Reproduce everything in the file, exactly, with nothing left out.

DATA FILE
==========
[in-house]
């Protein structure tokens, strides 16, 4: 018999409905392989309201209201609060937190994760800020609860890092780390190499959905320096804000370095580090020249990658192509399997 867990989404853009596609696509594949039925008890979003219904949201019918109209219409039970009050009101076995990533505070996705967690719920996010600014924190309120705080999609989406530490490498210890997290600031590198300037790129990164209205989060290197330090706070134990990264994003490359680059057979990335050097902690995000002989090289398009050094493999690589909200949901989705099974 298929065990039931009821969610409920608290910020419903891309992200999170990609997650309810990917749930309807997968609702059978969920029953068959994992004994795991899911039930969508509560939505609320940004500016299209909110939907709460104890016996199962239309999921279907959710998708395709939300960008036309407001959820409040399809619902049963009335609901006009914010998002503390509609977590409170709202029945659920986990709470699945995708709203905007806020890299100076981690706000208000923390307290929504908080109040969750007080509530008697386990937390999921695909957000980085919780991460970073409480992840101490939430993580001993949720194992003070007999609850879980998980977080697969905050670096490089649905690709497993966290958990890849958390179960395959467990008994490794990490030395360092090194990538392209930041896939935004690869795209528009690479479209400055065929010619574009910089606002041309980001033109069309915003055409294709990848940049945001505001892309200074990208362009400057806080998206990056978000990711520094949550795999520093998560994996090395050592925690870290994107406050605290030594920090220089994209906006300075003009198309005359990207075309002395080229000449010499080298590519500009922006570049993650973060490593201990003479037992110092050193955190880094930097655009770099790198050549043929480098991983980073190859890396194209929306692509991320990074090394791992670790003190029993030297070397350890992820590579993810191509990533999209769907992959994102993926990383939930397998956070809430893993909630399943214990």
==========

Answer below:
[in-house]
């Protein structure tokens, strides 16, 4: 018999409905392989309201209201609060937190994760800020609860890092780390190499959905320096804000370095580090020249990658192509399997 867990989404853009596609696509594949039925008890979003219904949201019918109209219409039970009050009101076995990533505070996705967690719920996010600014924190309120705080999609989406530490490498210890997290600031590198300037790129990164209205989060290197330090706070134990990264994003490359680059057979990335050097902690995000002989090289398009050094493999690589909200949901989705099974 298929065990039931009821969610409920608290910020419903891309992200999170990609997650309810990917749930309807997968609702059978969920029953068959994992004994795991899911039930969508509560939505609320940004500016299209909110939907709460104890016996199962239309999921279907959710998708395709939300960008036309407001959820409040399809619902049963009335609901006009914010998002503390509609977590409170709202029945659920986990709470699945995708709203905007806020890299100076981690706000208000923390307290929504908080109040969750007080509530008697386990937390999921695909957000980085919780991460970073409480992840101490939430993580001993949720194992003070007999609850879980998980977080697969905050670096490089649905690709497993966290958990890849958390179960395959467990008994490794990490030395360092090194990538392209930041896939935004690869795209528009690479479209400055065929010619574009910089606002041309980001033109069309915003055409294709990848940049945001505001892309200074990208362009400057806080998206990056978000990711520094949550795999520093998560994996090395050592925690870290994107406050605290030594920090220089994209906006300075003009198309005359990207075309002395080229000449010499080298590519500009922006570049993650973060490593201990003479037992110092050193955190880094930097655009770099790198050549043929480098991983980073190859890396194209929306692509991320990074090394791992670790003190029993030297070397350890992820590579993810191509990533999209769907992959994102993926990383939930397998956070809430893993909630399943214990």